By H. Adam Ruffalo
Assistant Editor, FewerThan500
All writing develops from an inspiration. Inspiration can take many forms – a dream, a scene witnessed in public, a memory, and even writing prompts. Some writers are opposed to using writing prompts and claim the author has not used his or her own imagination to arrive at a unique, individualistic work. In his article The Last Writing Prompt You Will Ever Need, Jeff Goins expresses his dislike for writing prompts: “I don’t do writing prompts. They’re a pointless waste of time and energy. Why? Because prompts are for people who don’t know what to write. They’re a distraction — a way to trick yourself into writing when you don’t know what to say. And frankly, you can do better than that.” Mr. Goins, don’t hold back. Please tell us how you really feel.
A purist like Alfonso Colasuonno claims that all motivation and creativity must come from within. “Creative writers delve into their head to produce their stories. To write based on a prompt, in my experience, does not produce good writing. Rather, the writing that usually results from these prompts tends to be stale.” You can read more from Mr. Colasuonno on this topic here. I find it interesting to note The Literary Game website is on indefinite hiatus. Hmm…
Well, balderdash I say! Let inspiration come in any form if it means I can break through my writer’s block and actually get something down on the blank page that stares back at me, mocking me. I have sat in a café for hours watching others in order to hone my skills at building a character’s backstory. I have watched episode after episode of “The Twilight Zone” to improve my ability to blend science fiction, eeriness, and surprise endings. I have also created my own character but placed her in the setting of a novel written by one of my favorite authors, Stephen King. Without a doubt, my best inspiration has always come from writing prompts.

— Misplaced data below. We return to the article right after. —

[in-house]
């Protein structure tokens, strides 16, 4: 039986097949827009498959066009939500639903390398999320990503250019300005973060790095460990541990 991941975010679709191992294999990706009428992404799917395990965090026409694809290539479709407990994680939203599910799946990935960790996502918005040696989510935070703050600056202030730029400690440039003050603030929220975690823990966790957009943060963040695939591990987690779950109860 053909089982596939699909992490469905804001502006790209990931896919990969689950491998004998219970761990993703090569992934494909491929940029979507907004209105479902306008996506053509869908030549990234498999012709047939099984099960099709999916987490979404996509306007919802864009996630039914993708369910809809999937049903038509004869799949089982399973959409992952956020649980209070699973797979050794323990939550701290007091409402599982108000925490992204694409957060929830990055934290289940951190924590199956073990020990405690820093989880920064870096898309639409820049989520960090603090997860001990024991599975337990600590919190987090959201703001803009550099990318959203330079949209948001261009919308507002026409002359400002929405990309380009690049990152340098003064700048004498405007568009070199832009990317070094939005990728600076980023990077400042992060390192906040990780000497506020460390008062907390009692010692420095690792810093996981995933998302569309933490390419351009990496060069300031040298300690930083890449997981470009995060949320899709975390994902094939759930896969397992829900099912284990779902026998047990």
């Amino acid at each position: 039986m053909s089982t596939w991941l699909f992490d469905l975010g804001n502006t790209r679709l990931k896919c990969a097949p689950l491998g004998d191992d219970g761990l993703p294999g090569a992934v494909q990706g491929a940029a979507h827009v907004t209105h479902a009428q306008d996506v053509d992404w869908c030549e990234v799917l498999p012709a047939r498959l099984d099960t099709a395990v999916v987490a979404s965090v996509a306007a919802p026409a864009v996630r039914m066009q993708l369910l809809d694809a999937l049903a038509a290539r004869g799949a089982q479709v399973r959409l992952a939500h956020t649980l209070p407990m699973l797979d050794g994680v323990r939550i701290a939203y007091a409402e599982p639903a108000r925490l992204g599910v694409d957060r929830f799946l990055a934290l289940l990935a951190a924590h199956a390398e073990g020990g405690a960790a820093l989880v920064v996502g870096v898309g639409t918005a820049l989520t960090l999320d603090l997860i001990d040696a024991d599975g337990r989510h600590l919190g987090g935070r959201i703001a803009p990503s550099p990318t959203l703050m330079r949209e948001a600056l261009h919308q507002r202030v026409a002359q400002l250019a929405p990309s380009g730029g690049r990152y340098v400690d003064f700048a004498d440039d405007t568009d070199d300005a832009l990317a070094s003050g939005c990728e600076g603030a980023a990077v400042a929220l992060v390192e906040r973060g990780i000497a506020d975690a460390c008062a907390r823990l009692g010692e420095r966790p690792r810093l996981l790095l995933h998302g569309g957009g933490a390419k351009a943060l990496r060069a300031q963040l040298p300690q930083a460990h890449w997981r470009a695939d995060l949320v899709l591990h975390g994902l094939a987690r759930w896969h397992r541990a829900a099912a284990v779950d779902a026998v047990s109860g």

Since I am only a small-time writer who has only self-published her work, I felt my point would be more valid if I could find proof of some well-known, widely read, influential authors who have written to prompts. This jogged a memory of a truly unique book that I was introduced to in graduate school, “The Mysteries of Harris Burdick.” Chris Van Allsburg, the book’s author and illustrator, is probably best known for his Christmas tale “The Polar Express,” but “The Mysteries of Harris Burdick” is far different. It has 14 different story titles followed by a one- to two-sentence caption for a full-page pencil and charcoal drawing depicting an unusual scene. This was my first introduction to writing prompts.
Many years later, I discovered a different version entitled “The Chronicles of Harris Burdick;” this version has a short story written for each title, caption and drawing. Thirteen of the tales are not penned by Van Allsburg but by such renowned authors as Tabitha and Stephen King, children’s writers Louis Sachar, Lois Lowry, and Kate DiCamillo, cartoonist Jules Feiffer and “Wicked” author Gregory Maguire, to name a few. Would these 14 authors have written to the prompts in “Harris Burdick” if they didn’t believe in the worthwhile exercise of writing to a prompt?
After recently purchasing my own copy of “The Chronicles of Harris Burdick,” I feel stronger than ever that writing prompts are not a cop-out for an uninspired writer, rather they can be used as an inspiration, a challenge and a way to vary one’s writing style and themes. I encourage all writers to glance through the pages of either version of “Harris Burdick” and try, just try, not to be inspired.